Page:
From Disco Elysium to Red Dead Redemption to Elden Ring, Role Playing Games (RPG) are perhaps the most played, most varied, and most immersive type of game there is. But what makes them that way? Let’s take a look under the hood of the RPG to find the five essential components which make a great RPG.
1. Immersive Setting
Before the player arrives in an RPG, the player should already feel its vibrant welcome. The Elder Scrolls is perhaps the most expansive example of this. The series has incredibly extensive backstories which dive into different worlds, races, religions, factions, hopes, and dreams.
But far from being an obscured history, the history of The Elder Scrolls is worn on its sleeve, offered up to the player at every twist and turn. Whether you’re diving into an old ruin or flicking through books, The Elder Scrolls is draped in the history of its world. Players can immerse themselves in a living, breathing universe—instead of just playing a game.
2. Interesting Story and Engaging Plot
A backstory may help bring players into a universe, but it doesn’t keep them there. That’s where the story and plot come in. Although many players will lump story and plot together, there’s a key difference between the two.
The story is the overarching tale of events that happens throughout a game. For instance, the story of Elden Ring is that of the player becoming the next Elden Lord.
On the other hand, the plot is how that story is presented throughout the game. Encompassing everything from the order of events to the minutia of the dialogue and player choices throughout the game.
An RPG can have an awesome story with a mediocre plot or vice versa, but to be a truly great RPG it’ll need to have both.
3. Player Agency
RPGs are about playing a role, but any player knows that it’s really about playing the role you (the player) want to play. In other words, there isn’t a one-size-fits-all approach to RPG design. Different players will want to engage with different things. Some might love large-scale firefights, while others like stealth, and some prefer to resolve conflict through dialogue only.
Of course, any game is going to funnel you into some type of gameplay loop—but the key to excellent game design is to allow the player some agency in how they navigate that gameplay loop. Or, in the most masterful cases, convincing the player they had agency when their decisions didn’t really make a difference.
Differences can come in many different forms. But the most common are narrative choices, a variety of tools, skills, or ways to approach the same problem, and character customization.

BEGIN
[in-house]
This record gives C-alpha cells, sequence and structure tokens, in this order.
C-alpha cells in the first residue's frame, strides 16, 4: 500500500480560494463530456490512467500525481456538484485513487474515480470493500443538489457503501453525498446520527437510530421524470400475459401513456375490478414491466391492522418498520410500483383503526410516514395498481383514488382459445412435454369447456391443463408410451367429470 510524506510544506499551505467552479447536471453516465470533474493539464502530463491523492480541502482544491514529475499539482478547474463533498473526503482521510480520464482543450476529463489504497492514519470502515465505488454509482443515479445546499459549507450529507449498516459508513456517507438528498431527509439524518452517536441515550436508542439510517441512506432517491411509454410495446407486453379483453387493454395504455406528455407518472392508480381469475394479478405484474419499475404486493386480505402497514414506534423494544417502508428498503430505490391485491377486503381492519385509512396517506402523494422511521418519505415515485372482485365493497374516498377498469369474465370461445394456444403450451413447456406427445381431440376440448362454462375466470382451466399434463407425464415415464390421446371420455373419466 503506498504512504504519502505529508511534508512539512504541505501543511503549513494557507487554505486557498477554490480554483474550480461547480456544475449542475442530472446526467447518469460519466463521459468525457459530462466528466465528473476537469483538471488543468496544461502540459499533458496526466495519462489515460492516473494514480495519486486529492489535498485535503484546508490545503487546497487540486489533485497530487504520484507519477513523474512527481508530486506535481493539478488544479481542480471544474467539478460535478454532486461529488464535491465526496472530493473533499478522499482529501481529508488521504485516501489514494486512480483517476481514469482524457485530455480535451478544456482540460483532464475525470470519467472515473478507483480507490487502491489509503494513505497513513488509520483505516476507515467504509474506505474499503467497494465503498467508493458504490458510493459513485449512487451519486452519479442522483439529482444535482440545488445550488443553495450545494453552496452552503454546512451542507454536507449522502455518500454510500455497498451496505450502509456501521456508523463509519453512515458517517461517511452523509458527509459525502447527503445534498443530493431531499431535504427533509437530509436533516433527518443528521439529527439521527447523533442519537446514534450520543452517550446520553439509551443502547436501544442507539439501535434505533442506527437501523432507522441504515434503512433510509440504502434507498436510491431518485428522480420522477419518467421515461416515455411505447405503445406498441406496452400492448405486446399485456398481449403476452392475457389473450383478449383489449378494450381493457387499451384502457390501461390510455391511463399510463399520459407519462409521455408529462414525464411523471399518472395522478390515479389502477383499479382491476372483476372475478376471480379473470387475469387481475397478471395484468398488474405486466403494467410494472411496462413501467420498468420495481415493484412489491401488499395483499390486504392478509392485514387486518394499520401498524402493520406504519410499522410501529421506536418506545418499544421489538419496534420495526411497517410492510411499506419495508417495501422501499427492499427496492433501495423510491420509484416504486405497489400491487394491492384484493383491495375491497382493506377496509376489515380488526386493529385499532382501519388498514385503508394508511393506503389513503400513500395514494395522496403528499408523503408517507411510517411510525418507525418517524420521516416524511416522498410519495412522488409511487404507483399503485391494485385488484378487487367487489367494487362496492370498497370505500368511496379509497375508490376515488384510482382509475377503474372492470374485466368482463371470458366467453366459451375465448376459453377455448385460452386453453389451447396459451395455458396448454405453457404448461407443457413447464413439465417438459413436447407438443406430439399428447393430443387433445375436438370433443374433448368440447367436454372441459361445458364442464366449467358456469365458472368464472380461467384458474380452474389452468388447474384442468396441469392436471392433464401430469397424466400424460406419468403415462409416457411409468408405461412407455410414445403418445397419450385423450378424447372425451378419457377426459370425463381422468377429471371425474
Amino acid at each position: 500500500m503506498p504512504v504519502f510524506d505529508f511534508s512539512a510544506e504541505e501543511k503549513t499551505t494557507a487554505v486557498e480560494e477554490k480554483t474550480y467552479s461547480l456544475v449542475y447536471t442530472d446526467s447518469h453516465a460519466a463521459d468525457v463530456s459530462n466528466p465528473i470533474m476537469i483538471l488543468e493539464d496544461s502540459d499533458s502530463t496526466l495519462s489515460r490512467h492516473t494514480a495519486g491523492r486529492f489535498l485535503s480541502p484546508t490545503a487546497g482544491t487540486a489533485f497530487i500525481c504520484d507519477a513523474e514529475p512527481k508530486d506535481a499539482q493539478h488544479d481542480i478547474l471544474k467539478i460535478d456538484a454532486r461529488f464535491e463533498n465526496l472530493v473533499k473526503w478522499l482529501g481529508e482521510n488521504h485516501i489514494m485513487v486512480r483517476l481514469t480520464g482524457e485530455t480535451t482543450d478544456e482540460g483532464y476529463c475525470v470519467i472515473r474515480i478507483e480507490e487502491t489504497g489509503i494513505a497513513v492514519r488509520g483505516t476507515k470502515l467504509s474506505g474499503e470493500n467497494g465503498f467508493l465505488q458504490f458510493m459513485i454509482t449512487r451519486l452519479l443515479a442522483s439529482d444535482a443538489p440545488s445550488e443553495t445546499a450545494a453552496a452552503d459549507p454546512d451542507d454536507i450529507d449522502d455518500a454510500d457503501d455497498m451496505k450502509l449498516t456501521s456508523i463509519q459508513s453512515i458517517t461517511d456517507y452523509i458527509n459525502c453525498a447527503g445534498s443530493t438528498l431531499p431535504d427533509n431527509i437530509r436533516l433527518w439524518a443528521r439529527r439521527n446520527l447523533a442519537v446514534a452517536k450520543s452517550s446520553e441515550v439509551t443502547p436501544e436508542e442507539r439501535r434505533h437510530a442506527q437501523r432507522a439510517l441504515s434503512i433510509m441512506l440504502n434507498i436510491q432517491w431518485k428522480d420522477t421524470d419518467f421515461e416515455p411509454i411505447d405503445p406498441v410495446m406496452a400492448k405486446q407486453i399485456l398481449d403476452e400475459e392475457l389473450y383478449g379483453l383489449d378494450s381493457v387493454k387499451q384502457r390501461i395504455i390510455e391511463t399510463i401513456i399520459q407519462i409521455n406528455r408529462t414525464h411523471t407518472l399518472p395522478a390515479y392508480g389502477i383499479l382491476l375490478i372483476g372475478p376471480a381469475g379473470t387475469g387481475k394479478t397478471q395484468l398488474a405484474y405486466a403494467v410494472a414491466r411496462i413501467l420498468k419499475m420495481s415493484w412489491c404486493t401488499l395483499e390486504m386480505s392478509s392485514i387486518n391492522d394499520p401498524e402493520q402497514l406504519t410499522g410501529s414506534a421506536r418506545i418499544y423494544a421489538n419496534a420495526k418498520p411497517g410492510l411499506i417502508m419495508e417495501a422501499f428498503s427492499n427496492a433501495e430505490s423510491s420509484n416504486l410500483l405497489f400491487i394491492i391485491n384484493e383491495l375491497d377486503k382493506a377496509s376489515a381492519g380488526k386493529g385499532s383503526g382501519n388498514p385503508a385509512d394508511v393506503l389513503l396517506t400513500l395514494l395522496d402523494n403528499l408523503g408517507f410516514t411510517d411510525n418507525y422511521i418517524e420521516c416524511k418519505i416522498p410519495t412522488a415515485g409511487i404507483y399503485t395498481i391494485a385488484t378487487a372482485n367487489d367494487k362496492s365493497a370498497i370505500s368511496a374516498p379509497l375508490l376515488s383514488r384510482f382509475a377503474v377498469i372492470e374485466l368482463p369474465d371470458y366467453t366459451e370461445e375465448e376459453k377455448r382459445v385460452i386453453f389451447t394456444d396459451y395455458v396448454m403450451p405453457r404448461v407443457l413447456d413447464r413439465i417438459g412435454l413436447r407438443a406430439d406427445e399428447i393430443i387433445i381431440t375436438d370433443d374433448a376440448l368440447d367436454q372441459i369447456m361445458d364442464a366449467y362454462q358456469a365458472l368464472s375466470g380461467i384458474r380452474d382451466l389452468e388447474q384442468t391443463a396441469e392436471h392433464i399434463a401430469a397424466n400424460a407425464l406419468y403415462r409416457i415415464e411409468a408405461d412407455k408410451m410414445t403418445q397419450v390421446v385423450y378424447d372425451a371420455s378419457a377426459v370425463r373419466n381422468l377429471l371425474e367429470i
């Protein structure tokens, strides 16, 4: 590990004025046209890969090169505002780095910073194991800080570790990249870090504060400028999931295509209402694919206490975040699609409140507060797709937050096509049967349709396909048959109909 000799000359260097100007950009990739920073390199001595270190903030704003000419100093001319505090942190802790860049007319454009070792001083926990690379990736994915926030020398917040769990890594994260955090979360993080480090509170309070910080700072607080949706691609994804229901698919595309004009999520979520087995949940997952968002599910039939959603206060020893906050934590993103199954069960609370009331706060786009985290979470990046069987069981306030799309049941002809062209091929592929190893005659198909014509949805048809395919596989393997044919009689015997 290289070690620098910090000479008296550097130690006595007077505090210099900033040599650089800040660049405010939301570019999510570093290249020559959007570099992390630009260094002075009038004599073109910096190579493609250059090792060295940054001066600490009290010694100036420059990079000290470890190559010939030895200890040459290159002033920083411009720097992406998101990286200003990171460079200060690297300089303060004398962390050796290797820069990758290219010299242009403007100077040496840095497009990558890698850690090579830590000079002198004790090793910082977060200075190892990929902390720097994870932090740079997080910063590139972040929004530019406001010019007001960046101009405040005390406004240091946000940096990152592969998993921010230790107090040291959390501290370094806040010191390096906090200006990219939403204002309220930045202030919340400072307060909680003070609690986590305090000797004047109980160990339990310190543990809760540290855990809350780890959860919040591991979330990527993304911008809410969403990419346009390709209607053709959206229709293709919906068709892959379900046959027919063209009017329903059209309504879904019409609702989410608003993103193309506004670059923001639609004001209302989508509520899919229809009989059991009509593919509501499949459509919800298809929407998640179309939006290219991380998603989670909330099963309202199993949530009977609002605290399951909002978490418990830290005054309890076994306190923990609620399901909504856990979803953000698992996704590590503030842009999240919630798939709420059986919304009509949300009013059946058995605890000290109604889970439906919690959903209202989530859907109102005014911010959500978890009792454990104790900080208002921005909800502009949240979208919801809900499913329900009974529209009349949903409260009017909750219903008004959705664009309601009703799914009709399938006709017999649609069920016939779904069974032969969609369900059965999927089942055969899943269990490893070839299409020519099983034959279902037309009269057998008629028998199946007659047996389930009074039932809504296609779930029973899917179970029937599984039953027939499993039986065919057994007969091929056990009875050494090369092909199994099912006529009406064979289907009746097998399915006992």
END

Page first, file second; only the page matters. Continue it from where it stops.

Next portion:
The spice of life is also the spice of gaming. In the RPG, variety can take a bunch of different forms. But the most important is a variety of gameplay. After all, few players will stay hooked if they’re simply repeating the same actions for hours on end.
Most RPGs present variety through different quest types. Including focuses on combat, dialogue, navigation, and game-specific systems. Variety can also come in the form of player customization. Offering up a variety of visuals for weapons, armor, and interactable can bring players into the experience by customizing the look and feel of their character. What’s more, these can then be gated behind some kind of gameplay system (either quests or resource-attainment) in order to create a further variety of missions for the player to embark on.
Ultimately, players want, and expect variety. But do remember, smaller games won’t have the same level of variety as larger experiences. After all, you don’t want your variety to confuse players, you want it to be the spice on top of your already exciting game.
5. Careful Pacing
Looking back at the four points we’ve already above, one feature which has a huge impact on all of them is pacing.
Good pacing draws players into an engaging setting through an immersive plot. It gives players enough agency and variety to make the experience their own. Poor pacing will swamp a player with information about a game world. It then makes players repeat tedious gameplay loops and barrages them with endless plot-heavy text.
Good pacing is something that’s hard to put your finger on, but the fundamental of pacing is distributing varied content over long periods. In the RPG, in particular, this is then supplemented by allowing the player to choose which parts they want to engage with more.
For example, you may have a main quest and side quests. If the player is engaged in the plot, you’ll want to let them continue the main quest, but if they want to upgrade themselves, explore the setting and learn about the game world’s history you’ll want to let them progress through side quests. Doing both without ever locking the player into doing something they don’t want to be tough. But it lies at the heart of most good RPGs.
The RPG genre is tough for many reasons, but due to its popularity, it’s no doubt that the market will be filled with more and more quality RPGs over the years. Perhaps you may even develop the next big hitter. Who knows?